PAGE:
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Using Videos on LinkedIn

By 21st May 2020No Comments

LinkedIn recently held an official webinar explaining clearly how video boosts engagement. According to LinkedIn data, videos generate 30% more comments/likes (‘interaction’) when compared to static images on the platform. This explains why 47% of the time spent on paid ad campaigns in the US are spent on video.

Personal Branding Videos on LinkedIn

The most highlighted & prevalent theme was personal branding. LinkedIn data clearly showed that professionals are even more likely to buy from people. Whilst video was incredibly popular, at the ‘lower-end’ of the video spectrum, GIFs were generally advised against. However, GIFS can be useful in the context of micro-storytelling (so including converted video footage, a basic narrative and limited dynamic captions).

That said, animated videos with bright, well-designed graphics can do well despite often lacking the personal brand aspect.

Pain-points

Moving up the video ‘value chain’, a consistent theme was focusing on the stories about people. People-centric stories spur conversation, with the integration of relatable aspects of life helpful in making people engage further with narrative. These relatable aspects can be activities as simple as having breakfast or experiencing the commute.

Adverts that focus on highlighting the ‘pain points’ of these relatable activities, such as waiting for a train or having a long unproductive meeting, are often more popular. People bond over pain points! If you can then provide a solution to these pain-points, even better.

LinkedIn also suggested videos should create a sense of mystery. Practically speaking, an example of a small screen expanding into full screen mode was given as a great way to provide a cinematic feel and sense of revelation to viewers. The mystery aspect also ties in nicely with the problematic ‘pain-point’ and solution pattern, as it also speaks to our innate problem- solving instinct.

Sound in LinkedIn Videos

As you would expect, sound is an important aspect of LinkedIn video production. A crucial finding here is that 80% of LinkedIn videos are viewed with the sound off. This isn’t surprising considering most people use LinkedIn at the office or whilst commuting.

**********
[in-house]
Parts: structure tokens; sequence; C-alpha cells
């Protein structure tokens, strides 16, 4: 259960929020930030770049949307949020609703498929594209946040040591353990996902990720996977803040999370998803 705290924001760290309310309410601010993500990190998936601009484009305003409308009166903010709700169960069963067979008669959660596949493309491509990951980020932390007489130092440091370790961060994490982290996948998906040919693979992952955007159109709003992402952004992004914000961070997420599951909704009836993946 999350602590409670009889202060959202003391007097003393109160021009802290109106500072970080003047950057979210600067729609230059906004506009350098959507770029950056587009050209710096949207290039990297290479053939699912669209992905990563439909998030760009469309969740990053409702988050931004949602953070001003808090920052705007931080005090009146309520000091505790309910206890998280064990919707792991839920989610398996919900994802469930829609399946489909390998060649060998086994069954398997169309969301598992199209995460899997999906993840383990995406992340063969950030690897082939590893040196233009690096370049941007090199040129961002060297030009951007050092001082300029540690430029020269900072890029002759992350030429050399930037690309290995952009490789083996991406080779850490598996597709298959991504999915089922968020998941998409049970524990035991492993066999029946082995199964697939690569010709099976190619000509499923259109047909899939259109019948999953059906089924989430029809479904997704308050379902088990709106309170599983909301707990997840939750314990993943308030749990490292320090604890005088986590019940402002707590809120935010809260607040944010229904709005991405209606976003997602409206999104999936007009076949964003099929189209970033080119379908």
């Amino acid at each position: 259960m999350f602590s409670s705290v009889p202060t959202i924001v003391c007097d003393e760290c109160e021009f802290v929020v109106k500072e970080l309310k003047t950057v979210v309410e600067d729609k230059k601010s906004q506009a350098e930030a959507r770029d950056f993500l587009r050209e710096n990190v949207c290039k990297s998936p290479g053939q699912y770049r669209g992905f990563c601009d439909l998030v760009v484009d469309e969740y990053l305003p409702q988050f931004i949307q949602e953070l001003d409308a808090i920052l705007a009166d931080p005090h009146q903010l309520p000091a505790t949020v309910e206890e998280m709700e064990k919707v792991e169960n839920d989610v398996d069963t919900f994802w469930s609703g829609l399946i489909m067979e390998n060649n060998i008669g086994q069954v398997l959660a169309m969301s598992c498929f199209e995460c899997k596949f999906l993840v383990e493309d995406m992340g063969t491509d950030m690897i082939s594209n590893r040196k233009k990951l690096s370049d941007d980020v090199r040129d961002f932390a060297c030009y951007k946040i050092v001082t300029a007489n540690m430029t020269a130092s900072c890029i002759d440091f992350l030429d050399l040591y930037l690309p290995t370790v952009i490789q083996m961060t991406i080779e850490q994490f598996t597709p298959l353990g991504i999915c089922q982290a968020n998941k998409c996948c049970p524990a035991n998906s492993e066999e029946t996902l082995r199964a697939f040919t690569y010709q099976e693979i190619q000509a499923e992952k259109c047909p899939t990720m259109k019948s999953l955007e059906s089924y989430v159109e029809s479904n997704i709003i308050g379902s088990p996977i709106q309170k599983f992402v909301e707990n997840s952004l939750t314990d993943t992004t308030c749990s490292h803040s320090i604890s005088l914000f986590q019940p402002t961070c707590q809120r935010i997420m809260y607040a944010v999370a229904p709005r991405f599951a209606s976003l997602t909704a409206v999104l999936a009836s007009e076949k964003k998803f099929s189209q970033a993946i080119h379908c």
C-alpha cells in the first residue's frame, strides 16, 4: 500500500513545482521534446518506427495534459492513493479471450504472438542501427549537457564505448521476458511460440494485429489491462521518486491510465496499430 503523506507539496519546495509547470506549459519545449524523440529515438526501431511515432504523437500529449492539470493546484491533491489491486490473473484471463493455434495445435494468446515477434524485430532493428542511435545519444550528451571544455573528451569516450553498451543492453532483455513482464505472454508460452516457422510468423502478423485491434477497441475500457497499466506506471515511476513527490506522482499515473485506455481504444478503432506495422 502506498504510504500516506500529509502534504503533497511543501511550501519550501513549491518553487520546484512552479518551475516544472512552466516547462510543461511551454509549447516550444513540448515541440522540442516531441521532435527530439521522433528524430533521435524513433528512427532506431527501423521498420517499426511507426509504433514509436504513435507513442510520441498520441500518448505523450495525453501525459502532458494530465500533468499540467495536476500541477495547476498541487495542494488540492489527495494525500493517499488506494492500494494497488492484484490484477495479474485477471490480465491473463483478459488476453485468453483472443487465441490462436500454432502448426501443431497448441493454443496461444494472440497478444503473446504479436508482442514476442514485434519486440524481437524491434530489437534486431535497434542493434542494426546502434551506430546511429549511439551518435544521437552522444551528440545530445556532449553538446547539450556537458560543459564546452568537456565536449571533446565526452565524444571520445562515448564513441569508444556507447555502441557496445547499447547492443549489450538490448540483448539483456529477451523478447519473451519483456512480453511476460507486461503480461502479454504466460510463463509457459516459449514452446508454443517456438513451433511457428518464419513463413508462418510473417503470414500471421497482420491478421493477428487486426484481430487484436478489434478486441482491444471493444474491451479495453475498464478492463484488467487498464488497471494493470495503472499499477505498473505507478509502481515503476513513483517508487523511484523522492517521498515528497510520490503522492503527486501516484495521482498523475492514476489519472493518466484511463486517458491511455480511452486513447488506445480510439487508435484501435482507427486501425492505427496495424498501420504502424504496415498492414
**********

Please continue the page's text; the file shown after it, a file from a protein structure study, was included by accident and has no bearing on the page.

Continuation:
To combat the lack of sound issue, you can make silence part of the art-form. Examples of this cited were stories being told using facial expressions, or lyrics to a song displayed if sound turned off (creating an instantaneous ‘feel for the track’ for viewers). LinkedIn also assists with this sound issue by providing SRT file support, meaning you can add text straight onto the video using the LinkedIn brand subtitle template. To do this, LinkedIn has a helpful explainer page.

LinkedIn data also emphasised how click-through rate isn’t everything, with hard data never fully adept at capturing the full impact of an ad on consumers.

Some ‘do nots’ were also touched upon. These are as follows:

  • Don’t rely on text – Let the narrative and visuals do the talking. Viewers should focus more on the video itself, so any copy should generally be limited to 4 words, with 7 words being cited as an upper limit.
  • Don’t have long intros – these can be self-indulgent and make viewers scroll down.
  • Don’t waffle – this is applicable to both copy and visuals; time is especially important to LinkedIn users.

5 Key Takeaways

  1. Focus on micro-stories
  2. Surprise and create mystery in your content
  3. Personal branding is very important
  4. Sound has to be relegated in output hierarchy, so let silence be part of the art
  5. Click-through and completion rate are not the whole story

Video continues to be a success story in the social media world for both viewers and producers. Yet with the market becoming more saturated, production quality and platform suitability are more important than ever.

Why should I invest in multimedia content?

LinkedIn explains how video and podcasts boost engagement elsewhere on their platform guidelines. Some of the statistics cited are as follows:

  • Multimedia content forms an essential part of content marketing, which reaches 40% of corporate marketing budgets in 2020.
  • Videos claimed 80% of all web traffic in 2019 in data terms, proving it’s an important way of communicating information (especially as videos combine copy, audio and visuals).
  • Videos have been found to drive a 157% increase in web traffic from search results. That’s some serious accidental SEO!
  • In a 2019 survey, 64% of consumers in the US said a Facebook ad influenced a recent purchase
  • 32% of people surveyed in the US say their engage with their favourite brand on YouTube
  • Whilst only 26% of Americans are regular podcast listeners, they are a loyal crowd, with 80% of these reporting they listen to most/all of their downloaded episodes.
  • The recent Joe Rogan Experience move to Spotify from YouTube demonstrates the increasing influence of this booming platform. In 2019 Spotify’s podcast market share grew from 20% to 34%. By contrast, Apple saw their market lead decline from 45% in January 2019 to 36% by December.

For tailored advice about how your firm can utilise videos in LinkedIn to gain increased engagement, contact Oliver Bodmer, our Head of Videography.

Find general LinkedIn and marketing tips in our Client Resources.

 

Produced by our Head of Videography, Oliver Bodmer.

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